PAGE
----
“Perhaps not the paintings,” says Claire. “Perhaps just the real people. We’d -- we’d sit in the back and hold hands. And we’d only go see funny ones -- there was one with a little man who had a walking stick and a bowler hat and walked in a sort of waddle, and one day he found a child on the side of the road and they had adventures together.”

She can feel his shoulders shaking already at the ridiculousness of her haphazard description. 

“You’d love it, I think,” she continues, fingers hovering. “You’d have -- have laughed in all the right parts.”

“There’d be wrong parts tae laugh at, then?” 

There’s a small tease in the corner of his eye. For possibly the first time since finding herself here, with him, she suddenly wishes she had a camera, just to immortalize that tease.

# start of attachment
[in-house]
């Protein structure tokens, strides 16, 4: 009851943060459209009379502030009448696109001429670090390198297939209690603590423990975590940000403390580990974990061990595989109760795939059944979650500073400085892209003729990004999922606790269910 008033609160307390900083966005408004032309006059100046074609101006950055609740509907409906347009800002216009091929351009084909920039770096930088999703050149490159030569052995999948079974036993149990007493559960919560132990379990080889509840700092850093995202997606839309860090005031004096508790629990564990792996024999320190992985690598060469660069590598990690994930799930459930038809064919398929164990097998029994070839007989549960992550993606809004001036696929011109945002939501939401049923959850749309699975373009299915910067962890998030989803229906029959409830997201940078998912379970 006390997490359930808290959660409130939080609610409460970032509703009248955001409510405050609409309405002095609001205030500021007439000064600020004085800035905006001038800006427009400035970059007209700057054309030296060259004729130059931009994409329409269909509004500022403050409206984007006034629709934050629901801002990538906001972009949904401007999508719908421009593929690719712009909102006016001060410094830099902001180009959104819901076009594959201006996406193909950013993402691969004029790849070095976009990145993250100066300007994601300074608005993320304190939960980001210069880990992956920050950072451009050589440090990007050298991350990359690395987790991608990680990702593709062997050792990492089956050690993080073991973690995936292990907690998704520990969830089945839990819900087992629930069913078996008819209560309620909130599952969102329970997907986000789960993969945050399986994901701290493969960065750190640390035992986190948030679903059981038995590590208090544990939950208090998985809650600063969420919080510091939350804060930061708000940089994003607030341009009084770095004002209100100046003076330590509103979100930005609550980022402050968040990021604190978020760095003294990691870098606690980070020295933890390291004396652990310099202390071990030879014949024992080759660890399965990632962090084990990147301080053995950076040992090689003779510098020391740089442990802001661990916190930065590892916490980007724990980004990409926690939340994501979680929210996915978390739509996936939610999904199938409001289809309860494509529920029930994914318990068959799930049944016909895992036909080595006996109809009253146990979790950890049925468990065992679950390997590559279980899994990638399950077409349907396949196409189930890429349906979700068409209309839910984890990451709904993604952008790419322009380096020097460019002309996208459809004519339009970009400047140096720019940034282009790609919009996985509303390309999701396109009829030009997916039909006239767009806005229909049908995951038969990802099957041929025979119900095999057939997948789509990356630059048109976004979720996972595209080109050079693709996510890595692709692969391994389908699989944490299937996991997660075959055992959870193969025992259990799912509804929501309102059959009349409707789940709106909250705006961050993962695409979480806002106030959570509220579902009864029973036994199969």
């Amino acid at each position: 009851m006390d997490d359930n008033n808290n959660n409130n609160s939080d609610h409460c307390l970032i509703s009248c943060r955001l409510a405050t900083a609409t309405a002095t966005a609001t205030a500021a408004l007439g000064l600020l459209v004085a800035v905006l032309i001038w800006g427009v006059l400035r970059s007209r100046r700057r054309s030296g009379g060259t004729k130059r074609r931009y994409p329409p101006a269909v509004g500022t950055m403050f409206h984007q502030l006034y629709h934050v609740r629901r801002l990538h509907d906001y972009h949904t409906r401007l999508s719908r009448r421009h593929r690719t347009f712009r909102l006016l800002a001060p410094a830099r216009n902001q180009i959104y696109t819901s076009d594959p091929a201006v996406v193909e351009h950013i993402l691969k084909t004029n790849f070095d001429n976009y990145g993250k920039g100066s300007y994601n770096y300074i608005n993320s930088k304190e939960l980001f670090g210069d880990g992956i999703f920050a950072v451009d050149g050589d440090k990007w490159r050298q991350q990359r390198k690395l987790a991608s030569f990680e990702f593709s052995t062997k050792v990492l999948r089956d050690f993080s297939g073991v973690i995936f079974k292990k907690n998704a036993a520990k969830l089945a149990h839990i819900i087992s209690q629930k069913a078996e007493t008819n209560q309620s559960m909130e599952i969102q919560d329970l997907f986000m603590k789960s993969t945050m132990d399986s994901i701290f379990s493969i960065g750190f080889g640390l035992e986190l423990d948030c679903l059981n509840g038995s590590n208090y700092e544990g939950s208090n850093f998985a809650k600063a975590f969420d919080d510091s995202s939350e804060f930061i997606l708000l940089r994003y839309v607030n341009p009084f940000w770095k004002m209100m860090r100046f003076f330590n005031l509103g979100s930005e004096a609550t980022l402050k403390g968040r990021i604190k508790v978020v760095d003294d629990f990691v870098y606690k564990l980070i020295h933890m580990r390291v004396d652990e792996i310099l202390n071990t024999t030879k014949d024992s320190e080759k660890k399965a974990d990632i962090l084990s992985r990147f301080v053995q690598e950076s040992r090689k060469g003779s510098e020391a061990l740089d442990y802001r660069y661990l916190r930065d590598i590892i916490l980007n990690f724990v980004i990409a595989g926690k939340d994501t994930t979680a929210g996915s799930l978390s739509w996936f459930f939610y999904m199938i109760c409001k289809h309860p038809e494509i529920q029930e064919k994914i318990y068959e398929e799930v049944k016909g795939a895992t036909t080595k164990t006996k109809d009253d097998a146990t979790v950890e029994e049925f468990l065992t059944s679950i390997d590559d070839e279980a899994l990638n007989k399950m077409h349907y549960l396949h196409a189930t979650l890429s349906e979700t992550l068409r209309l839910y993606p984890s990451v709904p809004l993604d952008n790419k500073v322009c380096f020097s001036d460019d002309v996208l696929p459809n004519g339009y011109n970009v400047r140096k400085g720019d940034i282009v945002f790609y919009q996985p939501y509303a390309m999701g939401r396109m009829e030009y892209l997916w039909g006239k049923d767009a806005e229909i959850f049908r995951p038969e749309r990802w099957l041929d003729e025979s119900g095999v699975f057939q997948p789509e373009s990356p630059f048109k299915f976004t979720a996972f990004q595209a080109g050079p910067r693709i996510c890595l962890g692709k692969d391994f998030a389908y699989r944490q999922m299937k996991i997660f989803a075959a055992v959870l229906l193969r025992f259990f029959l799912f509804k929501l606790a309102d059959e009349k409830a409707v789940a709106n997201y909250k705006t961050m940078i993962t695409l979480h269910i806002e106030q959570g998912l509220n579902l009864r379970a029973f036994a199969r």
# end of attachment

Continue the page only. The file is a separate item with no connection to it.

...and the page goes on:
“I blubbered my way through the whole ending,” Claire informs him solemnly.

Jamie’s thumb is rubbing over her wrist. His expression shifts from curious and gentle to something less tangible, more complicated, and Claire breathes in, carefully. 

“Jamie --”

“Wouldnae be verra gallant of me tae take ye somewhere that’ll get ye weepin’.”

“I suppose not. You could have bought me flowers instead. That will be very popular.”

“Oh, aye?”

“But I don’t know that I’d care for it.” She bites down on her chewed lip, runs her nail over the curve of his eyebrow. “I much prefer that bundle of hemlock you brought me, the third week after we were married. Do you know how many uses that had?”

“The wee poisonous herb, aye, I remember. Ye spent a month tellin’ me all the things ye’d do with it.”

“It was very romantic. I might have swooned.” He shifts, peering up at her. Half of his face is smothered into her abdomen and its visible remainder is flushed in splotchy intervals. “More than any arse-pinching, I shall have you know.”

The corner of his mouth twitches, but the complicated expression remains.

“Yer a hard woman tae please, Claire Fraser.”